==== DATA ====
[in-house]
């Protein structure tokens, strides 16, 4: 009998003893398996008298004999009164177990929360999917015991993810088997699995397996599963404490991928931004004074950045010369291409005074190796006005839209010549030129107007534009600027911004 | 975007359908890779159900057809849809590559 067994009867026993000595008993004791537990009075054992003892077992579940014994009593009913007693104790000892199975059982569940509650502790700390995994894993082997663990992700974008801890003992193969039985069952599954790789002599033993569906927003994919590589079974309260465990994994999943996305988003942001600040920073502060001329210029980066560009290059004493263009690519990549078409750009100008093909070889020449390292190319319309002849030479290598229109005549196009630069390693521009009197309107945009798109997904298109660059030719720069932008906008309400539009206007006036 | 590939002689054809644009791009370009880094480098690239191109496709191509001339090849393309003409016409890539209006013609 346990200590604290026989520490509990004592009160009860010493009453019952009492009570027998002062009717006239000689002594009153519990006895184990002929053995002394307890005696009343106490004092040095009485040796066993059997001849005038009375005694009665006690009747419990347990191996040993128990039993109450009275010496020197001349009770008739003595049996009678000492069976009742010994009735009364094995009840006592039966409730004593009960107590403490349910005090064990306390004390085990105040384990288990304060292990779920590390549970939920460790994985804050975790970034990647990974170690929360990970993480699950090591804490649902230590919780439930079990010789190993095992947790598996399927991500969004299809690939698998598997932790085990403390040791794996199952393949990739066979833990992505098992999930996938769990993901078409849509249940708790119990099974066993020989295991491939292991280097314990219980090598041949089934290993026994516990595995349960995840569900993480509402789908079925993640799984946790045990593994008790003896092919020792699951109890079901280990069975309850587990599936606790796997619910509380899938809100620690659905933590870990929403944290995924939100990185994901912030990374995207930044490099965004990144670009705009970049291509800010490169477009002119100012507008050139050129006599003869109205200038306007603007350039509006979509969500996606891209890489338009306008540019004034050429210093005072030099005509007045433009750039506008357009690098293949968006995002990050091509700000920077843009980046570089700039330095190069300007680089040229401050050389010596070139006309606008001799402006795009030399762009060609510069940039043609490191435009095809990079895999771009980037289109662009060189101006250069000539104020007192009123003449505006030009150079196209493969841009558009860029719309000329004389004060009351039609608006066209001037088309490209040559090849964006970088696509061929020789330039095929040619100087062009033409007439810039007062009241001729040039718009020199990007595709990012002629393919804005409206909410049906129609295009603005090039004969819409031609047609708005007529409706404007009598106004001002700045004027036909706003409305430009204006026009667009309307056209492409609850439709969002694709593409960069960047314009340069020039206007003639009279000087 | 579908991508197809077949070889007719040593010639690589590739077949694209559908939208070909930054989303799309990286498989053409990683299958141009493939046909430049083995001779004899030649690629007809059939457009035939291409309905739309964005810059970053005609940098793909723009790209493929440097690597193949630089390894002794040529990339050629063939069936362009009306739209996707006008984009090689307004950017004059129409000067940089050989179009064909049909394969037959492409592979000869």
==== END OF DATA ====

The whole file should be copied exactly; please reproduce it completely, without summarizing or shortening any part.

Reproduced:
[in-house]
């Protein structure tokens, strides 16, 4: 009998003893398996008298004999009164177990929360999917015991993810088997699995397996599963404490991928931004004074950045010369291409005074190796006005839209010549030129107007534009600027911004 | 975007359908890779159900057809849809590559 067994009867026993000595008993004791537990009075054992003892077992579940014994009593009913007693104790000892199975059982569940509650502790700390995994894993082997663990992700974008801890003992193969039985069952599954790789002599033993569906927003994919590589079974309260465990994994999943996305988003942001600040920073502060001329210029980066560009290059004493263009690519990549078409750009100008093909070889020449390292190319319309002849030479290598229109005549196009630069390693521009009197309107945009798109997904298109660059030719720069932008906008309400539009206007006036 | 590939002689054809644009791009370009880094480098690239191109496709191509001339090849393309003409016409890539209006013609 346990200590604290026989520490509990004592009160009860010493009453019952009492009570027998002062009717006239000689002594009153519990006895184990002929053995002394307890005696009343106490004092040095009485040796066993059997001849005038009375005694009665006690009747419990347990191996040993128990039993109450009275010496020197001349009770008739003595049996009678000492069976009742010994009735009364094995009840006592039966409730004593009960107590403490349910005090064990306390004390085990105040384990288990304060292990779920590390549970939920460790994985804050975790970034990647990974170690929360990970993480699950090591804490649902230590919780439930079990010789190993095992947790598996399927991500969004299809690939698998598997932790085990403390040791794996199952393949990739066979833990992505098992999930996938769990993901078409849509249940708790119990099974066993020989295991491939292991280097314990219980090598041949089934290993026994516990595995349960995840569900993480509402789908079925993640799984946790045990593994008790003896092919020792699951109890079901280990069975309850587990599936606790796997619910509380899938809100620690659905933590870990929403944290995924939100990185994901912030990374995207930044490099965004990144670009705009970049291509800010490169477009002119100012507008050139050129006599003869109205200038306007603007350039509006979509969500996606891209890489338009306008540019004034050429210093005072030099005509007045433009750039506008357009690098293949968006995002990050091509700000920077843009980046570089700039330095190069300007680089040229401050050389010596070139006309606008001799402006795009030399762009060609510069940039043609490191435009095809990079895999771009980037289109662009060189101006250069000539104020007192009123003449505006030009150079196209493969841009558009860029719309000329004389004060009351039609608006066209001037088309490209040559090849964006970088696509061929020789330039095929040619100087062009033409007439810039007062009241001729040039718009020199990007595709990012002629393919804005409206909410049906129609295009603005090039004969819409031609047609708005007529409706404007009598106004001002700045004027036909706003409305430009204006026009667009309307056209492409609850439709969002694709593409960069960047314009340069020039206007003639009279000087 | 579908991508197809077949070889007719040593010639690589590739077949694209559908939208070909930054989303799309990286498989053409990683299958141009493939046909430049083995001779004899030649690629007809059939457009035939291409309905739309964005810059970053005609940098793909723009790209493929440097690597193949630089390894002794040529990339050629063939069936362009009306739209996707006008984009090689307004950017004059129409000067940089050989179009064909049909394969037959492409592979000869």